5 Reasons Why Debit Cards Trump Credit Cards

Plastic that's linked to a bank account comes with certain advantages, including better security.

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Credit cards have become a very large part of many consumers' every day lives. We forget that just a few decades ago, cash was king and credit cards were a novelty. Today's purchasers rely almost entirely on plastic for the security, the rewards, and most importantly, for the short term loan. It's just easier and cleaner than cash. Using only credit cards does carry some risk, the biggest of which is irresponsible spending in the face of large interest rates.

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There's a reason why consumer debt is as high as it is and easy credit, like unsecured credit cards, are partly to blame. Fortunately there's a way to get the best of both worlds—the cleanliness and ease of credit cards without the risk of debt. It's called a debit card. Here are five reasons why a debit card may be better than a credit card:

1. Debit cards offer more security

Both credit and debit have similar fraud protections, so they are equal on that score. If you've ever had both, you will probably remember that the only thing you need to use a credit card is a signature (which is already on the back). With a debit card, you usually have to enter in a PIN. A PIN is harder to guess than a signature (especially if the signature is on the back!).

2. Credit cards let you rack up debt

Sticking to a debit card means you'll always be using your own money and not the money of a credit card company. This often prevents you from making many unnecessary purchases that are otherwise seemingly justifiable on a "pay-for-it-later" credit card. Using a debit card instead of a credit card means you'll never have to pay anything back. Some debit card agreements have a credit line in place to "protect" you from overdraft fees but this is simply a way to trick you into getting a credit card so make sure that doesn't apply to your account.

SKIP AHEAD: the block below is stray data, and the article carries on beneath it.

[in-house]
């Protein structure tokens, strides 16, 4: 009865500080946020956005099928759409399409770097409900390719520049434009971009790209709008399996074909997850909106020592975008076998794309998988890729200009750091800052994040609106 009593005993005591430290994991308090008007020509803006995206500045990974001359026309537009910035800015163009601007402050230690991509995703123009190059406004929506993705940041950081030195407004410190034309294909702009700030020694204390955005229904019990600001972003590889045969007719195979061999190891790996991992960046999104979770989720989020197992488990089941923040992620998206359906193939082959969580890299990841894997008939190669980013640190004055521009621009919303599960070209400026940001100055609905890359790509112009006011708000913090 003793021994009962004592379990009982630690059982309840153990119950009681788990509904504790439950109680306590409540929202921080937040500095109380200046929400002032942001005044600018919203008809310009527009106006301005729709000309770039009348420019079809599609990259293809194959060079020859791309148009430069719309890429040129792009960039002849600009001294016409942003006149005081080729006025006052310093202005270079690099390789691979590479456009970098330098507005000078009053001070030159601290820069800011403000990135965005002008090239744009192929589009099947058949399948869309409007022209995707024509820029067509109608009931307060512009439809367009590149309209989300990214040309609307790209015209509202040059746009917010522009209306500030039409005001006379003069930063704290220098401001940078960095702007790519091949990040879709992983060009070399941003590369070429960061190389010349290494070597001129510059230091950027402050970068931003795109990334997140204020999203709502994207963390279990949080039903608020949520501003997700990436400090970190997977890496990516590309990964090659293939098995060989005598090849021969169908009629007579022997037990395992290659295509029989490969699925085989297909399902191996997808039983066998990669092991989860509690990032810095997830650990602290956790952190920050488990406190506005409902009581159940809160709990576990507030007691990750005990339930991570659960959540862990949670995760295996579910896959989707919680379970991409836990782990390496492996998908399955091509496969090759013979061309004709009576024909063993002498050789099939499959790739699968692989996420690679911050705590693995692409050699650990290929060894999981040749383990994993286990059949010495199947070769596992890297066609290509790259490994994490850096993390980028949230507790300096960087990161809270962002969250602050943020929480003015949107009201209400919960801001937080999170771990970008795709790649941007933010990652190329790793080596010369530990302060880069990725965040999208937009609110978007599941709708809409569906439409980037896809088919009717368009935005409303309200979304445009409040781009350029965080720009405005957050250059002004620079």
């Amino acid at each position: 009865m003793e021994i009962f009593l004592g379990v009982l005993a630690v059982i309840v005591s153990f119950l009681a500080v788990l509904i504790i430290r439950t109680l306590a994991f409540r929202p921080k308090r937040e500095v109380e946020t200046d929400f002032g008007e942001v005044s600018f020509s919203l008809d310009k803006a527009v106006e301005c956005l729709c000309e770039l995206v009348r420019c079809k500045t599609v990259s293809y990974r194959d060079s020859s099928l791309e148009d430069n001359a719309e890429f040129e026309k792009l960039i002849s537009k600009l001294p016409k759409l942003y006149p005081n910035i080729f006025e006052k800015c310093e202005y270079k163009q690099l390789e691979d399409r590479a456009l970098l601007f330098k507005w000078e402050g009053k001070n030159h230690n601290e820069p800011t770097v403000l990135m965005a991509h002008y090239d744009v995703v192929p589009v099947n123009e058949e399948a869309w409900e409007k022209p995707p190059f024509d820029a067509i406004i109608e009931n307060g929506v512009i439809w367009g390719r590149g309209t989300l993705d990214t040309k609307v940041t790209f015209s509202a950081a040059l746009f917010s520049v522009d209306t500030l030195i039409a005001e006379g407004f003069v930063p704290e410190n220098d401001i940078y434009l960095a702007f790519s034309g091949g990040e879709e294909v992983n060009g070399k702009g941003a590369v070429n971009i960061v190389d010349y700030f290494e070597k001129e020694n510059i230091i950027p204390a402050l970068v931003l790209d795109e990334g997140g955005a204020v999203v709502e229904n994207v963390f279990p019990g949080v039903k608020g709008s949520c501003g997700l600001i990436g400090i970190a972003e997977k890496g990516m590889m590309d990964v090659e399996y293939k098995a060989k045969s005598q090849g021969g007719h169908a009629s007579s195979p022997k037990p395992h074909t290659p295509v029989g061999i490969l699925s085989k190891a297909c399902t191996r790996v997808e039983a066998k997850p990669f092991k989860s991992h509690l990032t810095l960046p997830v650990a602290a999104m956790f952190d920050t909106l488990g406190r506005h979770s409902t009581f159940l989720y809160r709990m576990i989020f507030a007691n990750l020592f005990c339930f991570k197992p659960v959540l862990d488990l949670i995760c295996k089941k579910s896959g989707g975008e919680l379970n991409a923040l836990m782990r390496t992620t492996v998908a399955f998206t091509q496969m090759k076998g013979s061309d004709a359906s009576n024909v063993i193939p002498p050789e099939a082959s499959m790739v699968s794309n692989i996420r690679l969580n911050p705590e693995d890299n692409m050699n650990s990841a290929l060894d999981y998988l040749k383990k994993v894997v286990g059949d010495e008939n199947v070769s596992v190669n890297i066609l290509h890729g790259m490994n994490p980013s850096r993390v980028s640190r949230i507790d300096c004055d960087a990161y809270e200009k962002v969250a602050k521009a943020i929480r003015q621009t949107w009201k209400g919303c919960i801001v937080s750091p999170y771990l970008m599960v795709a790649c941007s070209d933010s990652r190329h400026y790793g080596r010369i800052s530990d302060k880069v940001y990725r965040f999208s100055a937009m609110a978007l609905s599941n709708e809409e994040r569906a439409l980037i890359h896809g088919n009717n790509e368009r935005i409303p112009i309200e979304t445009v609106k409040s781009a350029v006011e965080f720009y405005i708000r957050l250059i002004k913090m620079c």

3. You can barely tell credit and debit cards apart from each other

Debit cards can be used to book airplane tickets, buy appliances, pay for meals, you name it. They are simply credit cards for your own money. Credit cards, with the exception of being used as part of a credit check or proof of financial history, have nothing to offer your day-to-day expenditure activities besides letting you rack up ho-hum rewards and other gimmicks. There are cases where debit cards can be a little more hassle than credit cards. When you rent a car, they will typically put a larger hold on the card to cover any extra fees. This is because there is no credit on a debit card, you only have as much as is in your account. This hold protects the vendor.

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4. Debit cards offer more savings options

While credit card usage lets you build points towards some specific reward that always seems outside of your reach, using a debit card is a great way to save actual money. Many banks and other financial institutions have a "round-up" system you can allow to affect your account. Basically every time you spend, the remaining cents in the final cost—say the 45 cents in a 1.55 purchase—will be allocated for your savings. You'll see a deduction for a flat $2.00 of which 0.45 went to your savings account. Factor that with multiple purchases and it really adds up.

5. Debit cards protect your financial reputation

No matter what you do with your debit card you never have to worry about long term consequences. Credit cards are a whole different story. Reckless spending even in the low four digit figures can mean you wind up paying back a five figure sum. You won't ever dig yourself into a debit hole. These are just five reasons why debit cards trump credit cards, there are plenty more, but these show you just how different these two different types of cards are. If you are concerned you aren't responsible enough for credit, just stick with a debit card and get most of the same benefits—minus much of the risk!

Jim Wang writes about personal finance at Bargaineering.com. When he's not tackling money issues, he's usually looking forward to his next vacation and writing about it at Wanderlust Journey.